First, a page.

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Coronaviruses are a large family of viruses that can cause disease in animals or humans. In humans, several coronaviruses are known to cause respiratory infections, from the common cold to more severe diseases, such as Middle East Respiratory Syndrome (MERS) and Severe Acute Respiratory Syndrome (SARS). The coronavirus that causes COVID-19 is called Severe Acute Respiratory Syndrome Coronavirus 2 (SARS-CoV-2).

To date, there have been no studies or reports to suggest that patients with celiac disease have an increased risk of COVID-19 disease compared to patients without celiac disease.

Celiac disease is an autoimmune condition that presents as a lifelong intestinal reaction to dietary gluten. Although celiac disease affects the immune system, patients with celiac disease are not considered immunocompromised. Exceptions may be malnutrition, low weight, administration of immunosuppressive drugs, or other serious illness.

People with celiac disease are advised to get the flu and pneumococcal vaccines because there is evidence that people with celiac disease are more at risk of bacterial infection that causes pneumonia. This applies to all people with celiac disease, whether or not they are on a gluten-free diet.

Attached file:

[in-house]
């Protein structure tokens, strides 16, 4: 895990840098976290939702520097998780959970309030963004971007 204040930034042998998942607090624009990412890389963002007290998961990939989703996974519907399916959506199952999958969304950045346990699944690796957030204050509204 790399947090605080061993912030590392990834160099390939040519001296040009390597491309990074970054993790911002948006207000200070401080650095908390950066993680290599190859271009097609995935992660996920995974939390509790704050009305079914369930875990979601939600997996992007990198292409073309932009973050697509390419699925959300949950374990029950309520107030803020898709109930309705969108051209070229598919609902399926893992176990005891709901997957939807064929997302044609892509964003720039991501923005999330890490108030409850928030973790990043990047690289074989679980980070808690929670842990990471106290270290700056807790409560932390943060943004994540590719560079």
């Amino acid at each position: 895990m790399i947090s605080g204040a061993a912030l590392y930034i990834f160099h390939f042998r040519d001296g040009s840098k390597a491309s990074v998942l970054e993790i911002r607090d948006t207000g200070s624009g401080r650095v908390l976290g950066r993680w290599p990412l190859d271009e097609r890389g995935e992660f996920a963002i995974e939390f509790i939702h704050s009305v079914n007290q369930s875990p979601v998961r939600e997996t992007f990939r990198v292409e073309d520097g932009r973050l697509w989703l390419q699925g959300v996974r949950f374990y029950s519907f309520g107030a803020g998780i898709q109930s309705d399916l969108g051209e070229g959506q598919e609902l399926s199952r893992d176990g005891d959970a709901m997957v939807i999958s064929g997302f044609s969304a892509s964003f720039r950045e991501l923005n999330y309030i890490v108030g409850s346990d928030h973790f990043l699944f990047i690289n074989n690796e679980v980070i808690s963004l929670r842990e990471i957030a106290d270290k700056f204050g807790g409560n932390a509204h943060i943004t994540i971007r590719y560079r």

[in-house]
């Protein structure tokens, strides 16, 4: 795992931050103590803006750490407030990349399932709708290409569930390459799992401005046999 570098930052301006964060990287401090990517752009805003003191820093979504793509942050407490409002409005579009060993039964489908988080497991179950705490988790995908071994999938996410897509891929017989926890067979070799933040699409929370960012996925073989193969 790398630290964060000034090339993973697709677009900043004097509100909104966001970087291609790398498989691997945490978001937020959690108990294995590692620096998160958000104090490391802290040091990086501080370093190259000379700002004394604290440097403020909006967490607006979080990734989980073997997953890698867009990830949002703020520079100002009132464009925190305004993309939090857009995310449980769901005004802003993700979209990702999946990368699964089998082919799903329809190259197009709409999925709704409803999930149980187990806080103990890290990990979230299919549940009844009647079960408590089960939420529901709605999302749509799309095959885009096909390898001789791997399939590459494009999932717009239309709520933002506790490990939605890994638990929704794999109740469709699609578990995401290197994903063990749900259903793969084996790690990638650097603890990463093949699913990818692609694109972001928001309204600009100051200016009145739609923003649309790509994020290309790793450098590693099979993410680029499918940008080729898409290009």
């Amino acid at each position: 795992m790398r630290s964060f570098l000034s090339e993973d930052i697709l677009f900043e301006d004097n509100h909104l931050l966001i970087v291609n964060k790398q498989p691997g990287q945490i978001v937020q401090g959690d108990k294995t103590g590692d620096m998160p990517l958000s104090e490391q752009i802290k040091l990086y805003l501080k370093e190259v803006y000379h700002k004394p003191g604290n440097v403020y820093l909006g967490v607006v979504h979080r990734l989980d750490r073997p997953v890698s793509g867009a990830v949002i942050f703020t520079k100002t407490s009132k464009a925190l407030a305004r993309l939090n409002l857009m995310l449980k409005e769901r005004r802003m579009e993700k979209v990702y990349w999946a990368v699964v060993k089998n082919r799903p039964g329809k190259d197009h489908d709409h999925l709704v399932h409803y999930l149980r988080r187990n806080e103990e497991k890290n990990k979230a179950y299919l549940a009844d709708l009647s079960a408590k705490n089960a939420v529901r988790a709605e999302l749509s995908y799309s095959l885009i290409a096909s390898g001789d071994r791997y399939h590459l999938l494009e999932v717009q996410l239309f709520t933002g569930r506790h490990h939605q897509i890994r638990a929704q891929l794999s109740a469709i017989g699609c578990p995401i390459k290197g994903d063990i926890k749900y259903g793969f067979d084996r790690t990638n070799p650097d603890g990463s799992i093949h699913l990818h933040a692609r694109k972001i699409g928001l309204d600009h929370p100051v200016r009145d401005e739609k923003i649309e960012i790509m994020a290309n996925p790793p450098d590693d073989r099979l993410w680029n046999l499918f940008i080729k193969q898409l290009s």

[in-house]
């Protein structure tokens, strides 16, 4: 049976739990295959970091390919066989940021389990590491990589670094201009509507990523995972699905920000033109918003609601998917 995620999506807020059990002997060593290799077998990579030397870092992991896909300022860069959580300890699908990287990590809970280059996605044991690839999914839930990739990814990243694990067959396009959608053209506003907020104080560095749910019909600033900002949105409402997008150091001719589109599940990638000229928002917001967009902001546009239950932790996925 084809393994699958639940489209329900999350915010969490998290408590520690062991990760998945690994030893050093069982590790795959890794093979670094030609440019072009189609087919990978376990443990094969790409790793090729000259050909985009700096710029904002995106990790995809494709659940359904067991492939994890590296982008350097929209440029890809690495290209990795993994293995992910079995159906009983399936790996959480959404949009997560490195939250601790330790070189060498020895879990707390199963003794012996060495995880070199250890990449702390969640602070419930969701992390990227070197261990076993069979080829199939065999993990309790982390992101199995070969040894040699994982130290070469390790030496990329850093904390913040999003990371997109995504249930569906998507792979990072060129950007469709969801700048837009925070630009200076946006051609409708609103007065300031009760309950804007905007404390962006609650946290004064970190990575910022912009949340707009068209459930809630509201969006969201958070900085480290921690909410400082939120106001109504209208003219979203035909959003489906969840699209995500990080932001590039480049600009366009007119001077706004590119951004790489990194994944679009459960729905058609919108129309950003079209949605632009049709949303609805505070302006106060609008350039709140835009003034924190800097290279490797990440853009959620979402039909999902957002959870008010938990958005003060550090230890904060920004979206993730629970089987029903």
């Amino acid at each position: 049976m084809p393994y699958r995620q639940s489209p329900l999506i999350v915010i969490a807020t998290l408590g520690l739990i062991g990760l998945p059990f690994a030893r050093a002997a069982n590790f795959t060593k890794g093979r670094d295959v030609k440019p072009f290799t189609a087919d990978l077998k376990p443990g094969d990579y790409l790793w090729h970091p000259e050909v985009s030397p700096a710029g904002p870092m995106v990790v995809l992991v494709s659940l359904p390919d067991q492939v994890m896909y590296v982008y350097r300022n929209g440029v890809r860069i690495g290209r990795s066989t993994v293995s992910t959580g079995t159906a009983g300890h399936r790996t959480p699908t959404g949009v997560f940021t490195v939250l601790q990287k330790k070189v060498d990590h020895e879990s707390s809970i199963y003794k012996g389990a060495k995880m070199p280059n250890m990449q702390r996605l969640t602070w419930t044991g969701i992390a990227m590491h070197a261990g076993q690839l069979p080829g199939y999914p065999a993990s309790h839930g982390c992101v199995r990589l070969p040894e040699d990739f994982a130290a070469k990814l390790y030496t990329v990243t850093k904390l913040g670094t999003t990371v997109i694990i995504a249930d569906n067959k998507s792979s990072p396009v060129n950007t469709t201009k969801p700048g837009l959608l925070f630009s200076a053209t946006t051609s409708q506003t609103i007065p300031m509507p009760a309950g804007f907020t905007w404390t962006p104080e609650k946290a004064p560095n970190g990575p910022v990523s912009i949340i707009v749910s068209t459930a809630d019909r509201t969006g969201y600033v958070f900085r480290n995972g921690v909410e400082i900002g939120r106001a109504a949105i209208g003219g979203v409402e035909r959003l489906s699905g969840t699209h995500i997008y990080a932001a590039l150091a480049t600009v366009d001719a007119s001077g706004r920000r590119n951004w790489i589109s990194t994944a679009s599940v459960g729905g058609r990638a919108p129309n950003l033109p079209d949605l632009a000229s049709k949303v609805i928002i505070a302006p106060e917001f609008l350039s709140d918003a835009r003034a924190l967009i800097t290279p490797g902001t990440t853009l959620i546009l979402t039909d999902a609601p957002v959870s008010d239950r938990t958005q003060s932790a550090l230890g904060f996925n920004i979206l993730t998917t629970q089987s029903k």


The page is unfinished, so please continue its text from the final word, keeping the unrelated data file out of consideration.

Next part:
As there is no cure for celiac disease, the person should follow a gluten-free diet to manage their health and the same recommendations as others when it comes to preventing the transmission of COVID-19. These include staying at home whenever possible, limiting close contact with others, frequent hand washing, and avoiding touching the face. Hand sanitizers are safe for those with celiac disease, most of which do not contain gluten. In addition, research has found that gluten cannot be absorbed through the skin. If you do not apply the sanitizer on an open wound and you are careful not to ingest it, the hand sanitizer should be safe for you.

If you want to find out if dogs can tolerate gluten, check out our article on this topic: Can gluten cause problems in dogs?

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